What do we want to know?
This systematic review, conducted on behalf of the United Kingdom’s Department for International Development (DFID), examines the impact that multi-donor trust funds (MDTFs) have had on aid effectiveness.
Who wants to know and why?
It is a generally accepted belief that multi-donor trust funds (MDTFs) are a key component in increased aid effectiveness, and over recent years they have become standard aid financing modalities in a variety of contexts, particularly in fragile, post-conflict environments.
What did we find?
The study search results demonstrated a lack of scientifically rigorous studies in this area and most of the documents were from what is considered ‘grey literature’: fund administrator reports and independent evaluations conducted on behalf of fund administrators. After applying four rounds of inclusion/exclusion criteria based primarily on the rigour of the study methodology and the level of analysis of the search results, 24 documents remained. Each of the reports in the final set of included documents examined individual funds, thereby lending themselves to comparative synthesis.
What are the implications?
This report discusses the results of that synthesis and provides recommendations for future policy strategies for MDTF implementation, operation and evaluation. The conclusions stress the need for further research into the effectiveness of MDTFs as an aid modality. A financial analysis of supported funds to determine their value for money would be particularly important to donors and policy makers. Future studies must examine MDTFs as a whole, rather than simply tracking the progress of individual projects the funds support, as current studies do. General guidelines for fund implementation, as well as a compilation of best/worst practices for MDTF design and implementation are needed, and should be widely circulated amongst stakeholders. Expectations for MDTF scope and effectiveness should be realistic and take context and operating environment into consideration. Future MDTFs should be structured around clearly defined and commonly-agreed upon goals. They should be based upon realistic evaluations of donor, fund administrator, and recipient government will and capacities.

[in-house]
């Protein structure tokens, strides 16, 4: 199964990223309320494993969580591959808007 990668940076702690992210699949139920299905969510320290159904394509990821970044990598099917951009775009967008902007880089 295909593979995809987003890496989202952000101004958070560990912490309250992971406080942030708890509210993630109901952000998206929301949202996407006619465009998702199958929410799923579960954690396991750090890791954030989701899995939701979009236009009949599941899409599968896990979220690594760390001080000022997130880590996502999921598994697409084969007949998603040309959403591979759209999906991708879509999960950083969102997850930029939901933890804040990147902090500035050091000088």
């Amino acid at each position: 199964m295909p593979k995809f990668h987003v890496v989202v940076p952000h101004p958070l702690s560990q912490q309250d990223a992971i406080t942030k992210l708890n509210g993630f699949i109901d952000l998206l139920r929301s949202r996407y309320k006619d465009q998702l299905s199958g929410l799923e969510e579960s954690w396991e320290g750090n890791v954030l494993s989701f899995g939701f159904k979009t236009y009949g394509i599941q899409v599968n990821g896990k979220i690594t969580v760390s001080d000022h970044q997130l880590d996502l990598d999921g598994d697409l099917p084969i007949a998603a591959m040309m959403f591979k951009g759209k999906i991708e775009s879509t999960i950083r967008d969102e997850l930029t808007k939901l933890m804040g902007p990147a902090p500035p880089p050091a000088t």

How did we get these results?
A meta-evaluation of data found in the academic and professional literature was conducted. The review methodology consisted of a study search which focused on electronic searches of bibliographic databases and hand searches of specific journals and the websites of relevant organisations, using a combined search process of terms related to three key concepts: trust funds, aid effectiveness and aid impact. Users from fund administering agencies and independent organisations were also identified during this period and were able to provide additional documents and invaluable background information. The information contained in the reports included in the final data set was analysed and synthesised using a framework incorporating the Paris Declaration aid effectiveness tenets: ownership, alignment, harmonisation, managing for results and mutual accountability.
Barakat, S.; Rzeszut, K.; Martin, N. What is the track record of multi donor trust funds in improving aid effectiveness? An assessment of the available evidence. EPPI-Centre, Social Science Research Unit, Institute of Education, University of London, London, UK (2012) xii + 129 pp. ISBN 978-1-907345-29-6